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February 19, 2024

Oort Cloud Oddities: Hydrophobic Felines

By Alexandra Queen

Sometimes I feel like I'm living in a cheap horror movie. There aren't any serial killers back from the grave, creatures awakening after a hundred-year slumber (we have a toddler -- nothing within a mile and a half gets to sleep that long), or weirdos in sports gear. ("Hockey mask? Yeah right, buddy. All that says to me is that as long as I refuse to sign a contract, I can count on the fact that you won't do anything at all.") There are just cats... and water.

I don't know if it's because cats are made of oil, or if under all that fur they are 90% toilet paper, but cats and water simply do not mix. And for some reason, I'm the one who always ends up getting scared.

Case in point: laundry day. I go to pick up a basket of freshly dried clothes and out explodes a dripping wet cat, scaring me so badly I am grateful I have already done a load of shorts. I shriek first in surprise, then in rage. Drying the drenched kitty and examining the deck of the pool leads me to deduce the following about the cat who regularly awakens us in the middle of the night by falling off the bed: Fourmyle, basking on the warm concrete beside the pool, began rol-ll-ling, rol-ll-ling... splash!

The last time a cat fell in the pool, it made me scream, too. I was watching X-Files with the lights out, when suddenly there was a hissing sound from the backyard, followed almost immediately by a SPLASH! The dog went nuts, making me yelp and spill my popcorn. Monsters, aliens, serial killers in the back yard! Omigod! I let the dog out and he veered not for the pool, but for the bushes at the edge of the patio. The sprinklers were on, causing the soft hissing noise. A wet trail led from where the dog was barking back to the lip of the pool. Peering into the bushes, I caught sight of our cat, Beau, an angry, sullen and totally saturated mess. Suddenly all became clear. Beau had been strolling along the pool deck in the moonlight, when the sprinklers came on, startling him. "ICK, WET!!" I'm sure he thought with disgust, leaping back... right into the pool.

I thought it was funny. Beau didn't. X-Files was long over before he forgave me for laughing at him enough to come inside and let me dry him off.

Of course Fourmyle is the cat that scared us awake in the middle of the night when he got his head stuck in a pickle jar we had been using for a drinking glass. And I've had one or two cats make me shriek with laughter by falling in the toilet. But we also had a little gray kitten named Dremel, once upon a time, who was perfect in every way except that he nearly killed both my husband and I by reenacting a scene from Psycho.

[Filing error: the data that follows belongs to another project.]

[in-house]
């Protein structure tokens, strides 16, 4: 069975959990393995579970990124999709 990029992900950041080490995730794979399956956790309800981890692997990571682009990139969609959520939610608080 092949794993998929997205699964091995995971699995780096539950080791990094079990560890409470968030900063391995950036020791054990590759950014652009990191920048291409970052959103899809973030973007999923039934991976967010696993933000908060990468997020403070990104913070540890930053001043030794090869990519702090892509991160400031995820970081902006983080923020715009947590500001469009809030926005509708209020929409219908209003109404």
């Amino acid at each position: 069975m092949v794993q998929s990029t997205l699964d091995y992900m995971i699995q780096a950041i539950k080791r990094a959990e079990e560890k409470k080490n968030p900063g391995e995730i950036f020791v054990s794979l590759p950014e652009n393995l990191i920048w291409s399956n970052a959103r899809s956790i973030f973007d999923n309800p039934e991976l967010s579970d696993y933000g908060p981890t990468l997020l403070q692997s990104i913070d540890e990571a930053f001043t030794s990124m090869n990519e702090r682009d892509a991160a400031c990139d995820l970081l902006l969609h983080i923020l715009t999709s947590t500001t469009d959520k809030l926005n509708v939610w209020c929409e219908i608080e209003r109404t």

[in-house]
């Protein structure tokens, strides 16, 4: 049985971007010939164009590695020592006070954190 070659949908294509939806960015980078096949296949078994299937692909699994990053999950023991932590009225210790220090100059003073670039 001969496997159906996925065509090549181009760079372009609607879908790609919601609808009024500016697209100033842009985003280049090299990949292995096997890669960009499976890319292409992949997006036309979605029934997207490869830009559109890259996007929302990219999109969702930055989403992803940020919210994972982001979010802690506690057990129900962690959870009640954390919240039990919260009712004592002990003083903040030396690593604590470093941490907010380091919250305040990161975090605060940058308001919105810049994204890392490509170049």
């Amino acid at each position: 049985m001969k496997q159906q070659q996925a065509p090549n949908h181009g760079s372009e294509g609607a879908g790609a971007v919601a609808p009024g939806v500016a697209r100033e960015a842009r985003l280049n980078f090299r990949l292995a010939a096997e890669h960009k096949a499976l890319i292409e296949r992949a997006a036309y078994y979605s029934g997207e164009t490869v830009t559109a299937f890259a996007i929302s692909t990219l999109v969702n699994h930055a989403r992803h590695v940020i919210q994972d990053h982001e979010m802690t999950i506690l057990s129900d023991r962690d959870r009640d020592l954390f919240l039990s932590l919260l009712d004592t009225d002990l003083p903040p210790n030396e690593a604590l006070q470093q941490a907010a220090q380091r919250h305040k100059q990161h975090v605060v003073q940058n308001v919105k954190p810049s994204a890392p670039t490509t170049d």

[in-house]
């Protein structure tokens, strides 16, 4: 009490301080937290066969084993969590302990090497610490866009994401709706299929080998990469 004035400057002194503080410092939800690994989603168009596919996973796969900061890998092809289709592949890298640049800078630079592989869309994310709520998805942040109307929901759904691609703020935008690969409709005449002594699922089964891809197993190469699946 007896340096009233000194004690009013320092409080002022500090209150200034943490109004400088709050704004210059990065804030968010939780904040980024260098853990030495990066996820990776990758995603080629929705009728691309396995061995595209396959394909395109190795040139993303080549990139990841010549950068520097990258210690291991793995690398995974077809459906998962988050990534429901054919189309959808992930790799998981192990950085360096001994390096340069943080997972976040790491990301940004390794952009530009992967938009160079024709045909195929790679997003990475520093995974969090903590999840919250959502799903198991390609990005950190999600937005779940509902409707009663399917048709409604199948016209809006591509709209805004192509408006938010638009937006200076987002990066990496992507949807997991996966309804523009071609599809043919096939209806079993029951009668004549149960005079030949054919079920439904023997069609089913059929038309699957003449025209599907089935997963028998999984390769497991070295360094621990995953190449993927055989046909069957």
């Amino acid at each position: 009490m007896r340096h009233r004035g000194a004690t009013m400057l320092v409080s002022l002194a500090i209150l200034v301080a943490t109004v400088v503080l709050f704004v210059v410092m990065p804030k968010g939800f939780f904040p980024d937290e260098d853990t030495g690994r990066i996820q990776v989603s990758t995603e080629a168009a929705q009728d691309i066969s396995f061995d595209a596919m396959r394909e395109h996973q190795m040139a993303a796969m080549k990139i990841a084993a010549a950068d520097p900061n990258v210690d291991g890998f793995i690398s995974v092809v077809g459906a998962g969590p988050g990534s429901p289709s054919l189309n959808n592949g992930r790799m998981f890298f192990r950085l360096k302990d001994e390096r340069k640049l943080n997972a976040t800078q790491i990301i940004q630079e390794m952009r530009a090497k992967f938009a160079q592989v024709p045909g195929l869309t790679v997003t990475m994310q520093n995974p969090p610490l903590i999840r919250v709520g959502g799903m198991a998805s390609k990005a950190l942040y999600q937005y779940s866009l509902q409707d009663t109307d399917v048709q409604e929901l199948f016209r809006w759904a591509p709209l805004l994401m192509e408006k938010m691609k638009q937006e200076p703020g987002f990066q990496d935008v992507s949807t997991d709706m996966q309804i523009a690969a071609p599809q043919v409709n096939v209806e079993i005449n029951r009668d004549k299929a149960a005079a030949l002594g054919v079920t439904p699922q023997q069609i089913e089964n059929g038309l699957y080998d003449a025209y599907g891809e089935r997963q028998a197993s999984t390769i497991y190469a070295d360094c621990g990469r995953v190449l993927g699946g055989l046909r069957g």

John and I were chatting in the shower after work when all of a sudden, what we both imagined to be a big, gloved hand appeared at the top of the shower curtain and yanked it violently aside. I screamed as John shouted and spun, pushing me behind him to protect me. The curtain came down and there was a slippery but fierce struggle. I heard John screech in pain, I screeched in fear, then I realized there was a cat screeching in protest as well.

When the water had been shut off, the soap wiped from our eyes, and the bleeding staunched from our many claw wounds, we saw that Dremel, being fresh out of kittenhood and about as bright as a bacon bit, had heard our voices behind the shower curtain and decided that jumping up onto the rod would be a good idea.

It was not. Because A.) he missed and only managed to hook one foot over the rod, B.) shower curtain rods are not designed to hold ten pounds of cat launched across the room from the back of the toilet, and C.) it was wet on the other side.

John and I came away from the incident with several new piercings (back before they were cool) and I believe Dremel considered that day the end of his kittenhood. But it all just goes to prove that cats and water are a hazardous combination.

Comments and cat-sized water wings to Alex.Queen@gmail.com

This article first appeared in the Manteca (Calif.) Bulletin.

Article © Alexandra Queen. All rights reserved.
Published on 2005-08-15
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